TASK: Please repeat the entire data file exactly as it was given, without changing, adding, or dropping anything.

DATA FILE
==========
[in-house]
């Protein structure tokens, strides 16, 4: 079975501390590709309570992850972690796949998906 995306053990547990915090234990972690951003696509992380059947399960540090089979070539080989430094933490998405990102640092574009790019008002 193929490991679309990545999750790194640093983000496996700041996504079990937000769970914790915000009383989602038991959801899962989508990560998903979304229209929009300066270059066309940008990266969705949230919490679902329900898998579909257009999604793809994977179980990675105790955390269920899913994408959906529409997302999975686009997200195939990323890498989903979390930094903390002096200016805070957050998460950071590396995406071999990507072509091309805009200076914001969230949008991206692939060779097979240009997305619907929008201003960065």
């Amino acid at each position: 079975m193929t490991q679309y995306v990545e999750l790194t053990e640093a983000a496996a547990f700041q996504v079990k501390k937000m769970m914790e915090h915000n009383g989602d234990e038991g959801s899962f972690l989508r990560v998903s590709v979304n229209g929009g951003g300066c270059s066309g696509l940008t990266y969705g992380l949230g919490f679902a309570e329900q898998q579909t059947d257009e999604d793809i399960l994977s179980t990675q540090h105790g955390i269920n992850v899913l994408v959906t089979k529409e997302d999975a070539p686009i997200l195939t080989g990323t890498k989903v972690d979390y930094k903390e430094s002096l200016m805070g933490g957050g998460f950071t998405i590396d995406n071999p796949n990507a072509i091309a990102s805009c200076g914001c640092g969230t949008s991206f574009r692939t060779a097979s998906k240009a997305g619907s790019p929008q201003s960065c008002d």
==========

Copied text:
[in-house]
């Protein structure tokens, strides 16, 4: 079975501390590709309570992850972690796949998906 995306053990547990915090234990972690951003696509992380059947399960540090089979070539080989430094933490998405990102640092574009790019008002 193929490991679309990545999750790194640093983000496996700041996504079990937000769970914790915000009383989602038991959801899962989508990560998903979304229209929009300066270059066309940008990266969705949230919490679902329900898998579909257009999604793809994977179980990675105790955390269920899913994408959906529409997302999975686009997200195939990323890498989903979390930094903390002096200016805070957050998460950071590396995406071999990507072509091309805009200076914001969230949008991206692939060779097979240009997305619907929008201003960065």
């Amino acid at each position: 079975m193929t490991q679309y995306v990545e999750l790194t053990e640093a983000a496996a547990f700041q996504v079990k501390k937000m769970m914790e915090h915000n009383g989602d234990e038991g959801s899962f972690l989508r990560v998903s590709v979304n229209g929009g951003g300066c270059s066309g696509l940008t990266y969705g992380l949230g919490f679902a309570e329900q898998q579909t059947d257009e999604d793809i399960l994977s179980t990675q540090h105790g955390i269920n992850v899913l994408v959906t089979k529409e997302d999975a070539p686009i997200l195939t080989g990323t890498k989903v972690d979390y930094k903390e430094s002096l200016m805070g933490g957050g998460f950071t998405i590396d995406n071999p796949n990507a072509i091309a990102s805009c200076g914001c640092g969230t949008s991206f574009r692939t060779a097979s998906k240009a997305g619907s790019p929008q201003s960065c008002d």